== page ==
- Equiderma Thrush & Whiteline Treatment
- No Thrush
- Absorbine Hooflex Thrush Remedy
With Absorbine Hooflex Thrush Remedy, in particular, the pointed tip applicator helps deliver the solution in smaller cracks around the frog. You will need to apply the solution and then continue to hold the hoof up to give the solution time to soak in for full effectiveness.
How do you cure thrush fast?
Prevention is key. Monitor your horse’s hoof care and schedule regular visits with the farrier (the interval can change depending on your individual horse’s needs, but generally visits every 6 weeks are recommended).
Check your horse’s hooves regularly. If you see signs of thrush, treat immediately.
Aren’t quite sure if it is thrush? Generally, applying a product such as Absorbine Hooflex Thrush Remedy won’t hurt a healthy hoof. Always consult your veterinarian if you have questions. For a serious case, treat by removing dead tissue, and scrub with an iodine solution (Betadine is a great product to have around the barn—it can be used for many different ailments, including thrush).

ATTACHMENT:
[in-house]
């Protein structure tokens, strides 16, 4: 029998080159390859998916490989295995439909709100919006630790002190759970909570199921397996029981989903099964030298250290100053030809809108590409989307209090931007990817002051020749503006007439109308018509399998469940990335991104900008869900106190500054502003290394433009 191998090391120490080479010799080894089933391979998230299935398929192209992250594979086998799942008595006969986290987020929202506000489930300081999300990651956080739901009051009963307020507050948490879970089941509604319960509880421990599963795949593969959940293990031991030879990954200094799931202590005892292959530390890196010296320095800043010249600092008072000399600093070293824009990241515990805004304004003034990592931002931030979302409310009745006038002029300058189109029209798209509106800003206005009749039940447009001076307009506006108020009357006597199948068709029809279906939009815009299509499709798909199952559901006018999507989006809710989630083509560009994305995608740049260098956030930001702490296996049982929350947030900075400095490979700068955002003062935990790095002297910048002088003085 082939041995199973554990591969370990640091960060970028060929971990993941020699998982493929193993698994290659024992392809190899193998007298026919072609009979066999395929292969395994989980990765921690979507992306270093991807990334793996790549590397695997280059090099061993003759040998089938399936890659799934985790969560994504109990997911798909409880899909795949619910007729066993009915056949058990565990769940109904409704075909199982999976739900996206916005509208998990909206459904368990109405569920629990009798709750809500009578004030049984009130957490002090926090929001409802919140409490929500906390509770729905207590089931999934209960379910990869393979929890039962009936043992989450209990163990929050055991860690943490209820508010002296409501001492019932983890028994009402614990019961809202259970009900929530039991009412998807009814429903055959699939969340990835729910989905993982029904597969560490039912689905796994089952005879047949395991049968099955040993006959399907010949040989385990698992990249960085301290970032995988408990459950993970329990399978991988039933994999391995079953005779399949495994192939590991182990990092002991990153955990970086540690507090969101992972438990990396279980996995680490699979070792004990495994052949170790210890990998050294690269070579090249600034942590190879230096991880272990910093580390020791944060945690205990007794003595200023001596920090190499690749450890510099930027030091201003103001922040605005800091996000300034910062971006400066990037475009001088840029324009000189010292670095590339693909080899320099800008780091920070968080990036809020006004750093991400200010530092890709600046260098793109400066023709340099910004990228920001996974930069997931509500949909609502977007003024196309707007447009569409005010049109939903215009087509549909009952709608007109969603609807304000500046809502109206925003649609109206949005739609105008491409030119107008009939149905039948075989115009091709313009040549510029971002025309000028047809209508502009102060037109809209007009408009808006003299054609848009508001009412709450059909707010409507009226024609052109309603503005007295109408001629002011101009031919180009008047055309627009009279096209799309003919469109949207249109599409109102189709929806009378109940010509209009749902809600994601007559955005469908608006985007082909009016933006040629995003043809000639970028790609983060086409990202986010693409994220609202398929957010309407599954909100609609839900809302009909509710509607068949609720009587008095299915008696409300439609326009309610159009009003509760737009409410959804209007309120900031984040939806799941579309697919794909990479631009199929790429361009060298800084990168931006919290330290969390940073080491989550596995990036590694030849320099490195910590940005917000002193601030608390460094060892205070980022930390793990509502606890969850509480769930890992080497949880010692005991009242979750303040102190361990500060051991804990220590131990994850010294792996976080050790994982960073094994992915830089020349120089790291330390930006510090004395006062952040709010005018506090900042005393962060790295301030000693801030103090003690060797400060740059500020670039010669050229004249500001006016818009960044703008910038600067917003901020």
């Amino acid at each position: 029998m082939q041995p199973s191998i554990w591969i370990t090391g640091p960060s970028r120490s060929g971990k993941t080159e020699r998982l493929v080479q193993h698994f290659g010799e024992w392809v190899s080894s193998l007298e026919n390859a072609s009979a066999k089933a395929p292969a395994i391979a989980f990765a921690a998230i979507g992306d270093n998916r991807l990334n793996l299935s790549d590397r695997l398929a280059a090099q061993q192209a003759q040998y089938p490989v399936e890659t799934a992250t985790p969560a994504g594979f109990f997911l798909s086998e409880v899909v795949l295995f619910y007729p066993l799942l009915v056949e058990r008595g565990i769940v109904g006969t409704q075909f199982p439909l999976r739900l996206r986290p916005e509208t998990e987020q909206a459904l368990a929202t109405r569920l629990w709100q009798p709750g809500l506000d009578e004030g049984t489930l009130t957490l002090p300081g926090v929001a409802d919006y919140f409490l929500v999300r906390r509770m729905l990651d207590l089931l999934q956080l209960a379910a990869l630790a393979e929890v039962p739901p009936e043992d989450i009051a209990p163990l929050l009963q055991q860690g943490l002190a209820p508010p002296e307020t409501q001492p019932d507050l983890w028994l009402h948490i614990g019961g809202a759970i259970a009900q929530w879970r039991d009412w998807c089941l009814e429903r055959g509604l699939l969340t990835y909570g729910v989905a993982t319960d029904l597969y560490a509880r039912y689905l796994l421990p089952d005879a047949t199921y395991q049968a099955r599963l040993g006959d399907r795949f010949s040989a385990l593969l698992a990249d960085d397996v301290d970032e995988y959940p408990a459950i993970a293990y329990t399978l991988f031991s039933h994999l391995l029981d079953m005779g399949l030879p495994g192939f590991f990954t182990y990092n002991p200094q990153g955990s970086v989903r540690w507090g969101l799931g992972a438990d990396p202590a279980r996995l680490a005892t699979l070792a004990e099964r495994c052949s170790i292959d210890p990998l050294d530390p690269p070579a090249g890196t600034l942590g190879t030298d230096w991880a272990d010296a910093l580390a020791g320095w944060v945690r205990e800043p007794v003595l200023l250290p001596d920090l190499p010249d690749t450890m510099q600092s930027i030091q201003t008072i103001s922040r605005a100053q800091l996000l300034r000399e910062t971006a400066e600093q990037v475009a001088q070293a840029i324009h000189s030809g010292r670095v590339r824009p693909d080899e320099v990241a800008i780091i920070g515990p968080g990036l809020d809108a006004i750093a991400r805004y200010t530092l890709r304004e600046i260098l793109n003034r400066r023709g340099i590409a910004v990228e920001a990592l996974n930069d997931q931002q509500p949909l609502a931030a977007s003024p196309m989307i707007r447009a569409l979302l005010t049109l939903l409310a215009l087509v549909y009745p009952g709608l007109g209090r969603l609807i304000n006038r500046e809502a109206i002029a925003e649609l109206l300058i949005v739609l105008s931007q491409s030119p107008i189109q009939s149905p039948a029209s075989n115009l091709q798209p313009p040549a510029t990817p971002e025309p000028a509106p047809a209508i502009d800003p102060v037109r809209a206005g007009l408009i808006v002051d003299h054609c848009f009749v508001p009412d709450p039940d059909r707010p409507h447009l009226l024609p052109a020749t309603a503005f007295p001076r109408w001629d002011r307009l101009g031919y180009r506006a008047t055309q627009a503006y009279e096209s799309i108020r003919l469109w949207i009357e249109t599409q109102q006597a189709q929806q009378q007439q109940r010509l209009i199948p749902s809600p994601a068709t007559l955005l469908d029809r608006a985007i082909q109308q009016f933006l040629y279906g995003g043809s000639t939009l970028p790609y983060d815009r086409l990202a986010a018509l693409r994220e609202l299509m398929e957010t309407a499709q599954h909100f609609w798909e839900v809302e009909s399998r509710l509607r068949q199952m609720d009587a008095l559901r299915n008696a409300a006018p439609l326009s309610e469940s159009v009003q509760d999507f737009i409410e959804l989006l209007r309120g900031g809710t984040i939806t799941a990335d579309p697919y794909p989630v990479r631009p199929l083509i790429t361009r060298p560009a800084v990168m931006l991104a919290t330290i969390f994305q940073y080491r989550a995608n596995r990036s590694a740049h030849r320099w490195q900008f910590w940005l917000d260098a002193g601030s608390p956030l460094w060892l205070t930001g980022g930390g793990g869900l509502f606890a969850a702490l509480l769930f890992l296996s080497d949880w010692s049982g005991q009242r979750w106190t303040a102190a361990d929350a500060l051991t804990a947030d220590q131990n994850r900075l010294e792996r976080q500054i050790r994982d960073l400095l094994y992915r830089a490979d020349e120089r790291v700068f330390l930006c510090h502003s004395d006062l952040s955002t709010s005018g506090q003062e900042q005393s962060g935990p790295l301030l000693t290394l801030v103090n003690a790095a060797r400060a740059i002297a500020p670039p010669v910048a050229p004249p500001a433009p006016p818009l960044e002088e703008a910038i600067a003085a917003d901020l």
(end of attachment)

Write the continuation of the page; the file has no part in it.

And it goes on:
Keep the horse in a clean, dry area and the thrush should clear up within 7-14 days.
How can I harden my horses’ hooves naturally?
Hoof care is an important part of overall equine health. First, ensure your horse is receiving regular trims by your farrier; every six weeks is recommended. Second, check your horse’s diet—good hoof quality originates from a good diet. You may want to consider a feed with added biotin or adding a hoof-building supplement to your current feeding plan. Third, check your horse’s environment. If it is too dry, hooves may crack or split; too wet and the hoof will be too soft. If you need to harden the hoof wall, try Keratex Hoof Hardener—it can help while you are regrowing a healthier, harder hoof.